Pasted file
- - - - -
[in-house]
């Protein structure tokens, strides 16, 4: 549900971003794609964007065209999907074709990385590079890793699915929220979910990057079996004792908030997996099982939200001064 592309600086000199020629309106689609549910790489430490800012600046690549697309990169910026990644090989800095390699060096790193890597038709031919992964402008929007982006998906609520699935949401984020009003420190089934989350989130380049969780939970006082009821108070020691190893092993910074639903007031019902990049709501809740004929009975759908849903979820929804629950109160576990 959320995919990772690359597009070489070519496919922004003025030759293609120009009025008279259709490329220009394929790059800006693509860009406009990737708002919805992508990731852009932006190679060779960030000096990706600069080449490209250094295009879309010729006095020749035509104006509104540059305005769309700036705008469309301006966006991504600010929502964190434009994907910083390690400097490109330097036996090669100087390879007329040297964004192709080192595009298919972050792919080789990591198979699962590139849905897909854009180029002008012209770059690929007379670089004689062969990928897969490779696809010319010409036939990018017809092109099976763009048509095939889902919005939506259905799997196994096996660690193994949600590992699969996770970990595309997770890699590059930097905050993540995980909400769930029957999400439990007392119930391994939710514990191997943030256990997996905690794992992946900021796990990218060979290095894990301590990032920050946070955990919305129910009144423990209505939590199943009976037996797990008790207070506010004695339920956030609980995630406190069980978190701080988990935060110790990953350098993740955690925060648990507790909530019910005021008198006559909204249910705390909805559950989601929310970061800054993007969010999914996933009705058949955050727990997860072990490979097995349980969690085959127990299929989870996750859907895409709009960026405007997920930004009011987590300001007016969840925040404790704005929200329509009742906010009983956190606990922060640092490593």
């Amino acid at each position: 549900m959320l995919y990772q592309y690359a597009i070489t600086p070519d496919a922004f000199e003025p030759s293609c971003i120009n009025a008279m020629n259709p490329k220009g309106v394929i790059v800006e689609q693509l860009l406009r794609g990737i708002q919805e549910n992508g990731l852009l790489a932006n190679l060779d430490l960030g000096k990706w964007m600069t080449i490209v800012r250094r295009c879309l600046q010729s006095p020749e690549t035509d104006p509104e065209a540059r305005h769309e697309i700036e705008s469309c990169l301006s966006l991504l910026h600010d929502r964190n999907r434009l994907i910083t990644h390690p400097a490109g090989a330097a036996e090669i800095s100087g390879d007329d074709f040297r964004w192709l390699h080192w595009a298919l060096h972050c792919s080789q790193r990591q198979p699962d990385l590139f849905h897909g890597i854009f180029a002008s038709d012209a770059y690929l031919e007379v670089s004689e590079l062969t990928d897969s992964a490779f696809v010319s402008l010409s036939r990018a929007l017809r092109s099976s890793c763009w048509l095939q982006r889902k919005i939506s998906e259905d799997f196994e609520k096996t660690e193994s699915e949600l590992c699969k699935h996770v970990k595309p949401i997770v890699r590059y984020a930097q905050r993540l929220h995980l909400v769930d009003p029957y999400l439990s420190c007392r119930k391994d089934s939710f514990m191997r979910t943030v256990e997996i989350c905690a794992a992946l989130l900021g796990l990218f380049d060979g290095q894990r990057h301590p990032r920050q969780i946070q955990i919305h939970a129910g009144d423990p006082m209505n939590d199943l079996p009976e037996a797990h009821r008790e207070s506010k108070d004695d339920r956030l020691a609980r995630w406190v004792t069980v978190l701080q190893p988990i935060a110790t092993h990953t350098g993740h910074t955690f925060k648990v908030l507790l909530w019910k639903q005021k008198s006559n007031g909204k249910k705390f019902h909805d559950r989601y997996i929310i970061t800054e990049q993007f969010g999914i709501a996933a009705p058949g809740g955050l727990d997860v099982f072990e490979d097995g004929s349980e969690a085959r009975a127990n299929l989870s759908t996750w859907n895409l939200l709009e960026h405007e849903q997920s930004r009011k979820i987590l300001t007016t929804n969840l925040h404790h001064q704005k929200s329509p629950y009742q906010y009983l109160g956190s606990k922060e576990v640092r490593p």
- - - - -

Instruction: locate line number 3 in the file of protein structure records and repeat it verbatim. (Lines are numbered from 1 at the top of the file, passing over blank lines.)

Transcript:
């Amino acid at each position: 549900m959320l995919y990772q592309y690359a597009i070489t600086p070519d496919a922004f000199e003025p030759s293609c971003i120009n009025a008279m020629n259709p490329k220009g309106v394929i790059v800006e689609q693509l860009l406009r794609g990737i708002q919805e549910n992508g990731l852009l790489a932006n190679l060779d430490l960030g000096k990706w964007m600069t080449i490209v800012r250094r295009c879309l600046q010729s006095p020749e690549t035509d104006p509104e065209a540059r305005h769309e697309i700036e705008s469309c990169l301006s966006l991504l910026h600010d929502r964190n999907r434009l994907i910083t990644h390690p400097a490109g090989a330097a036996e090669i800095s100087g390879d007329d074709f040297r964004w192709l390699h080192w595009a298919l060096h972050c792919s080789q790193r990591q198979p699962d990385l590139f849905h897909g890597i854009f180029a002008s038709d012209a770059y690929l031919e007379v670089s004689e590079l062969t990928d897969s992964a490779f696809v010319s402008l010409s036939r990018a929007l017809r092109s099976s890793c763009w048509l095939q982006r889902k919005i939506s998906e259905d799997f196994e609520k096996t660690e193994s699915e949600l590992c699969k699935h996770v970990k595309p949401i997770v890699r590059y984020a930097q905050r993540l929220h995980l909400v769930d009003p029957y999400l439990s420190c007392r119930k391994d089934s939710f514990m191997r979910t943030v256990e997996i989350c905690a794992a992946l989130l900021g796990l990218f380049d060979g290095q894990r990057h301590p990032r920050q969780i946070q955990i919305h939970a129910g009144d423990p006082m209505n939590d199943l079996p009976e037996a797990h009821r008790e207070s506010k108070d004695d339920r956030l020691a609980r995630w406190v004792t069980v978190l701080q190893p988990i935060a110790t092993h990953t350098g993740h910074t955690f925060k648990v908030l507790l909530w019910k639903q005021k008198s006559n007031g909204k249910k705390f019902h909805d559950r989601y997996i929310i970061t800054e990049q993007f969010g999914i709501a996933a009705p058949g809740g955050l727990d997860v099982f072990e490979d097995g004929s349980e969690a085959r009975a127990n299929l989870s759908t996750w859907n895409l939200l709009e960026h405007e849903q997920s930004r009011k979820i987590l300001t007016t929804n969840l925040h404790h001064q704005k929200s329509p629950y009742q906010y009983l109160g956190s606990k922060e576990v640092r490593p």